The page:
The pandemic brought to light other issues within the Central Office due to a lack of social distancing due to overcrowding within our limited office space.  We will need to move out of Central Office no matter what due to overcrowding between the school district departments and the Town of Farmington departments which will require funding.  The use of the 900 wing is the most cost effective approach to fully maximize the space within the 900 wing.  This will avoid a costly purchase of a space for Central Office within Farmington or costly lease options.  

Q. what will happen if this project doesn’t pass at referendum?

A. The referendum vote for the new FHS does not follow the same rules as a town budget vote. The referendum will pass or fail no matter how many people cast their ballots. 

  • If the referendum doesn't pass, the Town Council would determine the next step. The deficiencies of the current FHS facility are not going away and they will need to be addressed.  The cost of doing nothing does have a cost, especially given the significant deficiencies of the Current FHS facility.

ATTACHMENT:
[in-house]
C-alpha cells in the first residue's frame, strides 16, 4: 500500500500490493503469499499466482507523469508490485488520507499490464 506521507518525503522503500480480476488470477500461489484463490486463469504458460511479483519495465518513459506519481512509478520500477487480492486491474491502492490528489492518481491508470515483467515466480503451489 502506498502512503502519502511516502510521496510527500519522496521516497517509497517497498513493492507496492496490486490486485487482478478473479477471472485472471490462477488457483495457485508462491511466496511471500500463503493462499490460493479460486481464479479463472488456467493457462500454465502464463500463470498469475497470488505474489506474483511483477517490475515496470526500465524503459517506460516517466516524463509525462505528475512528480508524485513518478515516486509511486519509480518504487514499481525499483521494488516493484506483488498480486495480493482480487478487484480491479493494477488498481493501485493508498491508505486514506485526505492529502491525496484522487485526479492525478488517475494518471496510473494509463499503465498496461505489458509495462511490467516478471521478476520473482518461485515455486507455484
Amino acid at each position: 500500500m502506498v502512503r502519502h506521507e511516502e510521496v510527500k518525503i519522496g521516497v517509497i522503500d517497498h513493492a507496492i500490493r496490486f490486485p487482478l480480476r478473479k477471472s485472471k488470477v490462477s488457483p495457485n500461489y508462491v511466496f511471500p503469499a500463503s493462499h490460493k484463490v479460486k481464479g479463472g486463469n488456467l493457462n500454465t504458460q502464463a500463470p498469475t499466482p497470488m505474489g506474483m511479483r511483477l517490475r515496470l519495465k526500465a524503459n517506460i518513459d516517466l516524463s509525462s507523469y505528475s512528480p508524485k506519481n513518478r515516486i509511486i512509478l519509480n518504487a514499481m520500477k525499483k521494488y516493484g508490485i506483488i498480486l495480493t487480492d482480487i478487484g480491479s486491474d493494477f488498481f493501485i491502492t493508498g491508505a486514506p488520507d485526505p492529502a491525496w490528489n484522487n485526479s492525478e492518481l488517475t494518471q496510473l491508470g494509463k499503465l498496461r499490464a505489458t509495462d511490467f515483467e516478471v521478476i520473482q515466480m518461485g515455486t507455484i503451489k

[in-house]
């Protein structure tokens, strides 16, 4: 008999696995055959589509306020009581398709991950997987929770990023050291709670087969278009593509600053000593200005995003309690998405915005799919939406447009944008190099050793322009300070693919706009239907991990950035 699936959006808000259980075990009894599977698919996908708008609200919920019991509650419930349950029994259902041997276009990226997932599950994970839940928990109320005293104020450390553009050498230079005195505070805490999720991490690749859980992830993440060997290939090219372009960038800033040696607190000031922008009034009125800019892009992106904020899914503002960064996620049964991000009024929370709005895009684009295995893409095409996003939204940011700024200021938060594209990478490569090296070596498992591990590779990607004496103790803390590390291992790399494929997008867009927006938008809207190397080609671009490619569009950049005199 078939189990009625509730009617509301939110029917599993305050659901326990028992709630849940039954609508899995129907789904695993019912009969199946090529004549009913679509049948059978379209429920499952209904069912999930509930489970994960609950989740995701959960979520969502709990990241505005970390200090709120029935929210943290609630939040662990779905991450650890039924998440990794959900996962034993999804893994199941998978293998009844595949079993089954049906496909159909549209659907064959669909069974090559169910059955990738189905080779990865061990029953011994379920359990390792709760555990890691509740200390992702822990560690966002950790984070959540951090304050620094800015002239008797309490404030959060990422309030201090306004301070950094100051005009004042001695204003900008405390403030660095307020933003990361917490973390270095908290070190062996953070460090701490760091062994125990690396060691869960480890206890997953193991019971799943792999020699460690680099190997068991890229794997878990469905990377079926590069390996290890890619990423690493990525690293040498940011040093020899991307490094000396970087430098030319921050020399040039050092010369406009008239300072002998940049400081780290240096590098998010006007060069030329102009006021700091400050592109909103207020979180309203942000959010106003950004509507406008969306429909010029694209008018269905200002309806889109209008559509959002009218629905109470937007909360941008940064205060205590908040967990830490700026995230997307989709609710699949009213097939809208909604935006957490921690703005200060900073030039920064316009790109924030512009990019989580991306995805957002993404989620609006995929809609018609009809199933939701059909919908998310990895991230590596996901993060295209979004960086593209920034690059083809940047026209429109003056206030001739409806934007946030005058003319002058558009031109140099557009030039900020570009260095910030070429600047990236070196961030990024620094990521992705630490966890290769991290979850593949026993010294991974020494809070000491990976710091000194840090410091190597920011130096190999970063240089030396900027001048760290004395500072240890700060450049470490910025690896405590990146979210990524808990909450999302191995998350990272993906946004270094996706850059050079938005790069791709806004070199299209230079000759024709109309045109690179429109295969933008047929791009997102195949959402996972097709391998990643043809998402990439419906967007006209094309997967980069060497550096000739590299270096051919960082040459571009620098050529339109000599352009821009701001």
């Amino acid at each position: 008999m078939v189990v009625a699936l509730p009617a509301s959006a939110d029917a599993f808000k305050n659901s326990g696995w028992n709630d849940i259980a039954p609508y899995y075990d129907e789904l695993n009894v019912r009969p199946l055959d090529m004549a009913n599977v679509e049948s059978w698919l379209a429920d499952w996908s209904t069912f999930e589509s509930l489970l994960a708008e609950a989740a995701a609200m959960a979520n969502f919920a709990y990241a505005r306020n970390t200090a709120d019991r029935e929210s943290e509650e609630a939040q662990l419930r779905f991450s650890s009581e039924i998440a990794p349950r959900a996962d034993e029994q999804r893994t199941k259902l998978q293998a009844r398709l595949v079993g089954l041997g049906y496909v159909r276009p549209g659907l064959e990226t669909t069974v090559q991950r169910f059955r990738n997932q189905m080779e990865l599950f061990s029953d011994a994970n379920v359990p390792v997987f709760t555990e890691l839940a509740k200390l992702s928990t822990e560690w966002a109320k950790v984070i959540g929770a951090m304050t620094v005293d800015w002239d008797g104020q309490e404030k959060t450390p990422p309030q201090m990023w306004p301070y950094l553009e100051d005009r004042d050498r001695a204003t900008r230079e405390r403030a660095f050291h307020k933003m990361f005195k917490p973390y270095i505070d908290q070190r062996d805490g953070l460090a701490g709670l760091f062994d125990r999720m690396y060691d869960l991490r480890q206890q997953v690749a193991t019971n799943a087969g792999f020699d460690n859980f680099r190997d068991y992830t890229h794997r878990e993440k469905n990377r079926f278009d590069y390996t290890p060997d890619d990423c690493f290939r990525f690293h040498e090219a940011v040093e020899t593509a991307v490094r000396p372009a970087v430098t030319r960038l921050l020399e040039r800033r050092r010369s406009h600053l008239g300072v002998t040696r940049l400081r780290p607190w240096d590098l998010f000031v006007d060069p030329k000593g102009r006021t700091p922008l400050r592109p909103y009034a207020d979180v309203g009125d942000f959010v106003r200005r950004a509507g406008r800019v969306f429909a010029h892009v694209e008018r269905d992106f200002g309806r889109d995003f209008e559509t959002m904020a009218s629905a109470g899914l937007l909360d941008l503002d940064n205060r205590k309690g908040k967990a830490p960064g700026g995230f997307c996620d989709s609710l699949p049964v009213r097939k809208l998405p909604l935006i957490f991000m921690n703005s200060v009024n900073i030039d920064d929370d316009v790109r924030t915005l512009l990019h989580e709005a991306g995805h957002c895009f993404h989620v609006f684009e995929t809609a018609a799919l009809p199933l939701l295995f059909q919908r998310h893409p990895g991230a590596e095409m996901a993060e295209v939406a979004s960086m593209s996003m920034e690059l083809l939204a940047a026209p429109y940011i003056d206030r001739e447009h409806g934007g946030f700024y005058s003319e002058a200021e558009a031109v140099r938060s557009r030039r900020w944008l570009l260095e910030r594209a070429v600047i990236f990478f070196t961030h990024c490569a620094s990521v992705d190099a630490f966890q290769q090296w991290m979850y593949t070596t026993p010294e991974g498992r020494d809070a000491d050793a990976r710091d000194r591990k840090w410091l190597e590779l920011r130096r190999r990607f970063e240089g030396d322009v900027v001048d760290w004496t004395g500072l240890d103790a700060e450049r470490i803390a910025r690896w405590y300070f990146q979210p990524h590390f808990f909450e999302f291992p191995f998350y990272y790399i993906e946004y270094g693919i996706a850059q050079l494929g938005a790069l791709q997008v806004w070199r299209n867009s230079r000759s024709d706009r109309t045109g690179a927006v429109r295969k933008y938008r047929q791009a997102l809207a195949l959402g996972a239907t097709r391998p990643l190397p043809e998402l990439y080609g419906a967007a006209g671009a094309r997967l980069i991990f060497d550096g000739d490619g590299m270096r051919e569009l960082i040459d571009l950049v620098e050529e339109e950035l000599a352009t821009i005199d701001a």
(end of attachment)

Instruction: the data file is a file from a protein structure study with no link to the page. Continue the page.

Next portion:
• NEASC would be informed of the failed referendum and would evaluate the impact of that result on Farmington High School accreditation.


A. The FHS Building Committee has met twice with members of the neighborhood that immediately surround the current FHS site. The goal of those meetings was to present the site plan, construction timeline, and address questions and concerns. Communication with the surrounding neighborhood will continue throughout construction and the current plan includes the following strategies to address neighbor concerns:

  • Placement of the new building to allow for public access on the opposite side of the abutting neighborhood

  • Appropriate site and parking lot lighting 

  • Berm plantings along the property line that could be scheduled prior to construction

  • Easy and safe pedestrian access to the current FHS facility during construction